Humans have altered the Earth’s climate and ecosystems by increasing carbon in the atmosphere, nitrogen and phosphorus in soil and water, disturbances such as fire, species extinctions, and the spread of invasive weeds, pests, and pathogens.
Researchers at the Cedar Creek Long Term Ecological Research Program (CDR LTER) use mathematical models, experiments, and long-term data from grasslands, savannas, and forests to forecast how these interacting human-driven environmental changes will alter Earth’s ecosystems and the ability of ecosystems to provide the services that support human well-being.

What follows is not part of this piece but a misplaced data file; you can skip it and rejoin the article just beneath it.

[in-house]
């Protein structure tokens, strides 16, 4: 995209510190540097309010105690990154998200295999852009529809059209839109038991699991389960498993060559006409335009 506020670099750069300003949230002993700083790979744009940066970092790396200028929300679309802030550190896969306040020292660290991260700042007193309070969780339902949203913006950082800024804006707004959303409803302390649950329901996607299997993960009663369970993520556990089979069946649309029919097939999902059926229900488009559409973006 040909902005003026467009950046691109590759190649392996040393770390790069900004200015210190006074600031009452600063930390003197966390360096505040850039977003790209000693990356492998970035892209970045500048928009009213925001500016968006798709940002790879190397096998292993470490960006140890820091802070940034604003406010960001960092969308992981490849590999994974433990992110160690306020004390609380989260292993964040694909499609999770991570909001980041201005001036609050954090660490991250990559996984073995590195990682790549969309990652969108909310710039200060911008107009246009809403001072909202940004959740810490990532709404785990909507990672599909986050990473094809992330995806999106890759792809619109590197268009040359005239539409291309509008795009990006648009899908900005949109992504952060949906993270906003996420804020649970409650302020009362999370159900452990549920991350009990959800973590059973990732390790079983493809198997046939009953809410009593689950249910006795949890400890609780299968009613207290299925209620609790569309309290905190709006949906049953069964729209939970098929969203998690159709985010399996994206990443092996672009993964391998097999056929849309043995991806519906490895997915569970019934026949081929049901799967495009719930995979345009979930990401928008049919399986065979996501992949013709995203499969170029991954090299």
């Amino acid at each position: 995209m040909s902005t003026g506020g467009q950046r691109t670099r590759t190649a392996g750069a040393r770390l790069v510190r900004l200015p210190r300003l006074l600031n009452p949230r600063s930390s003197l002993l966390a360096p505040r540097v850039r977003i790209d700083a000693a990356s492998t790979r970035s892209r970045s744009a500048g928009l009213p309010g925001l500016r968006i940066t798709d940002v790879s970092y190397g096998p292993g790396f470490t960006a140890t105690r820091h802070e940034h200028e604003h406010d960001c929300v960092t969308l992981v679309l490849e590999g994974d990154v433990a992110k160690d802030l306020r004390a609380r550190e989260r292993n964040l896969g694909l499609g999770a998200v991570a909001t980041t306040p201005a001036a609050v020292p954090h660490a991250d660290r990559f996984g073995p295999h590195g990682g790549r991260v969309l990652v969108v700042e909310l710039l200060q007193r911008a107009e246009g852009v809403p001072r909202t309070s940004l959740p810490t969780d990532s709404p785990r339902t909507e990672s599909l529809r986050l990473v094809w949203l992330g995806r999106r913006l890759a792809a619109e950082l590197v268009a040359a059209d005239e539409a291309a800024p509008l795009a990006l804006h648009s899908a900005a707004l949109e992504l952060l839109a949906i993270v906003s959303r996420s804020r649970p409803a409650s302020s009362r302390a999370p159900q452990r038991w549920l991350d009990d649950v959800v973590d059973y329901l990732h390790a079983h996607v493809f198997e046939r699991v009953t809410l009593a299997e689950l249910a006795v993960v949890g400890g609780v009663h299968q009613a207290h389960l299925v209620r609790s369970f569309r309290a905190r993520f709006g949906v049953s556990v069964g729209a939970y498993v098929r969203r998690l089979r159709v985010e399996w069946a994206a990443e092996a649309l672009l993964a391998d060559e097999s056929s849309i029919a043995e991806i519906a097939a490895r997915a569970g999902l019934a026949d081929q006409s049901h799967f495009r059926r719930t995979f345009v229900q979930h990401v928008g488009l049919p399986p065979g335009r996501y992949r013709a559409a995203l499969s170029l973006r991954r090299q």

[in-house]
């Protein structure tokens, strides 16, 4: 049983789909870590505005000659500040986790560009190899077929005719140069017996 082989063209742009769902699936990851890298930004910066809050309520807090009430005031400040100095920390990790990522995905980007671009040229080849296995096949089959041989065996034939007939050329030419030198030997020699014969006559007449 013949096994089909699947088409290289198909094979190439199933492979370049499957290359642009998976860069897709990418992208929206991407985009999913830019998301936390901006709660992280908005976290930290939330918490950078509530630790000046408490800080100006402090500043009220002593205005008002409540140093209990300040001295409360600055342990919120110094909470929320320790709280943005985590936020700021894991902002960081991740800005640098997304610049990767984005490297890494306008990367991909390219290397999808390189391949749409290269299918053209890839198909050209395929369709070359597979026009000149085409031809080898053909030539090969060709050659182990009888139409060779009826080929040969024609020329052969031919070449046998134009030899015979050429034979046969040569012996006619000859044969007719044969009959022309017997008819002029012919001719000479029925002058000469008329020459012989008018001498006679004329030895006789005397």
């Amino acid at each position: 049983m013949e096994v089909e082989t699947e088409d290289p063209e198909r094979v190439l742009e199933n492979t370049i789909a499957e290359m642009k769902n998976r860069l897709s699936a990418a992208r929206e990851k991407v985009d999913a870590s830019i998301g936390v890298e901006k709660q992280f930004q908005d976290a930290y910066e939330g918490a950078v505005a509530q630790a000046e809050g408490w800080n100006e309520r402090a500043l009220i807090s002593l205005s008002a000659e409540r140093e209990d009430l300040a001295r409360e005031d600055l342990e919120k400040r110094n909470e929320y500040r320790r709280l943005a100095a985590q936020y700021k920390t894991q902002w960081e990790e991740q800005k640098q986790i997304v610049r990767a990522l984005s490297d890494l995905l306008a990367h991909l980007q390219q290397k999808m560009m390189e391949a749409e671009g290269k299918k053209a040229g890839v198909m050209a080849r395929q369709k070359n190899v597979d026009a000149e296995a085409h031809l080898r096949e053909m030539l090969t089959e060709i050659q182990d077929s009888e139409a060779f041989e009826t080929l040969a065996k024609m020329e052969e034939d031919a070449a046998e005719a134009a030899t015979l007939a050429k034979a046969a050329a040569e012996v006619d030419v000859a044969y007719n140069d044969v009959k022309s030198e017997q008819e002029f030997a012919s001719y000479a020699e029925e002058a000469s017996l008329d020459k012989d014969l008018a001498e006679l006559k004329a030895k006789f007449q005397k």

The Cedar Creek Long Term Ecological Research Site (CDR LTER) is a part of the NSF funded LTER Network, a group of research sites conducting long-term, ecological research. Over the course of 4 decades, CDR LTER has become one of the best known ecological research sites in the world. While research at CDR LTER has remained at the cutting edge of ecological inquiry, its scientists and staff maintain many of the original experiments and studies, some of which are now in their seventh decade. As with other LTER sites, CDR LTER freely provides high quality data to anyone, including scientists and educators around the world. In addition to its research mission, CDR LTER supports a large education and outreach program that reaches thousands of students, teachers, local residents, and the general public.
CDR LTER is based at the 2200 ha Cedar Creek Ecosystem Science Reserve (CCESR) in central Minnesota, a field station run by College of Biological Sciences at the University of Minnesota.